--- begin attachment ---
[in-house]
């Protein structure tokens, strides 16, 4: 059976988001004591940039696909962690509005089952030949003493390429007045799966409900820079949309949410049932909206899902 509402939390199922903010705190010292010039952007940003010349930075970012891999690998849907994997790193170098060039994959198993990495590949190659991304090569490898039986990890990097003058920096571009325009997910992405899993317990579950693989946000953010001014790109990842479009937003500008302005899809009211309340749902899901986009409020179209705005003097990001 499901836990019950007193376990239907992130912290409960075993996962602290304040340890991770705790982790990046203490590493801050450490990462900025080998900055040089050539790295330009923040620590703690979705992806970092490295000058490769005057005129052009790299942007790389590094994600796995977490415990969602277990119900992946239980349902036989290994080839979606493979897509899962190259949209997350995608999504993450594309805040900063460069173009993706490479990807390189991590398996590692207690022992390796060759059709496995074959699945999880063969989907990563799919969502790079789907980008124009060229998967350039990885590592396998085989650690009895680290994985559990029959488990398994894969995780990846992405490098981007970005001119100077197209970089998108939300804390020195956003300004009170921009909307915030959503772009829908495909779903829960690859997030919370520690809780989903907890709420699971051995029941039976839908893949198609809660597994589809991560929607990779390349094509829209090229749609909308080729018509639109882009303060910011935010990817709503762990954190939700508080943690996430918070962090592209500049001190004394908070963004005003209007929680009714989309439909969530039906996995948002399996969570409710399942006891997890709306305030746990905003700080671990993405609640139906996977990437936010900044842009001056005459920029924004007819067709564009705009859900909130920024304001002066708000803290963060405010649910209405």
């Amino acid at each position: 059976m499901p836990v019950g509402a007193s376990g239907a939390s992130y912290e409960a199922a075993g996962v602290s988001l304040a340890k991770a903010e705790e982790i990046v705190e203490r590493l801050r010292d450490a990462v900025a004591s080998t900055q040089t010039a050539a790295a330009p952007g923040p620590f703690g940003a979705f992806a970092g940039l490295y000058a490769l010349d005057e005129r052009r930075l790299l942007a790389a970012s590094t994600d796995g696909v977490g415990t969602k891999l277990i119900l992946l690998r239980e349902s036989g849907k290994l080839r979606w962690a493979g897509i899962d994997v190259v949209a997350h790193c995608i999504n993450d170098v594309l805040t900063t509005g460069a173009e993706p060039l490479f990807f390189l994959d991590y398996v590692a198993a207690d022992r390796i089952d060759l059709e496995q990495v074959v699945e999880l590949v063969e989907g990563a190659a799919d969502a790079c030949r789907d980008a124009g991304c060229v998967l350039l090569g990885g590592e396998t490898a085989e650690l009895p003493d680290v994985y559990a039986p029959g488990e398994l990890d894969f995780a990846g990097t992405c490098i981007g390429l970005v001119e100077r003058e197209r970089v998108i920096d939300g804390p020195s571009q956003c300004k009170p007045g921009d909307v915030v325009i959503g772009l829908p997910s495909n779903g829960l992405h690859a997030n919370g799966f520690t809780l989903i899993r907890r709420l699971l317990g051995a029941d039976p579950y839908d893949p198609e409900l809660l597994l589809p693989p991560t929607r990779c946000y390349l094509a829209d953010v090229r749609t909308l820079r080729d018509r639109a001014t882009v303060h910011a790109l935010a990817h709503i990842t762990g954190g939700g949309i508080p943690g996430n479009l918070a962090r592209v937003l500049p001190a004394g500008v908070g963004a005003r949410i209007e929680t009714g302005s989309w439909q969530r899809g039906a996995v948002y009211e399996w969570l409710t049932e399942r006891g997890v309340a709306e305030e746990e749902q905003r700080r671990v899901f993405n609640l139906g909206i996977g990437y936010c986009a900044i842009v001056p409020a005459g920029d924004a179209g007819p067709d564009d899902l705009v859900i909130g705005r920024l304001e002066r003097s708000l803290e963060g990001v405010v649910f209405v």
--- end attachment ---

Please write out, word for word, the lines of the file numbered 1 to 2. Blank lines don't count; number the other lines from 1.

[in-house]
């Protein structure tokens, strides 16, 4: 059976988001004591940039696909962690509005089952030949003493390429007045799966409900820079949309949410049932909206899902 509402939390199922903010705190010292010039952007940003010349930075970012891999690998849907994997790193170098060039994959198993990495590949190659991304090569490898039986990890990097003058920096571009325009997910992405899993317990579950693989946000953010001014790109990842479009937003500008302005899809009211309340749902899901986009409020179209705005003097990001 499901836990019950007193376990239907992130912290409960075993996962602290304040340890991770705790982790990046203490590493801050450490990462900025080998900055040089050539790295330009923040620590703690979705992806970092490295000058490769005057005129052009790299942007790389590094994600796995977490415990969602277990119900992946239980349902036989290994080839979606493979897509899962190259949209997350995608999504993450594309805040900063460069173009993706490479990807390189991590398996590692207690022992390796060759059709496995074959699945999880063969989907990563799919969502790079789907980008124009060229998967350039990885590592396998085989650690009895680290994985559990029959488990398994894969995780990846992405490098981007970005001119100077197209970089998108939300804390020195956003300004009170921009909307915030959503772009829908495909779903829960690859997030919370520690809780989903907890709420699971051995029941039976839908893949198609809660597994589809991560929607990779390349094509829209090229749609909308080729018509639109882009303060910011935010990817709503762990954190939700508080943690996430918070962090592209500049001190004394908070963004005003209007929680009714989309439909969530039906996995948002399996969570409710399942006891997890709306305030746990905003700080671990993405609640139906996977990437936010900044842009001056005459920029924004007819067709564009705009859900909130920024304001002066708000803290963060405010649910209405």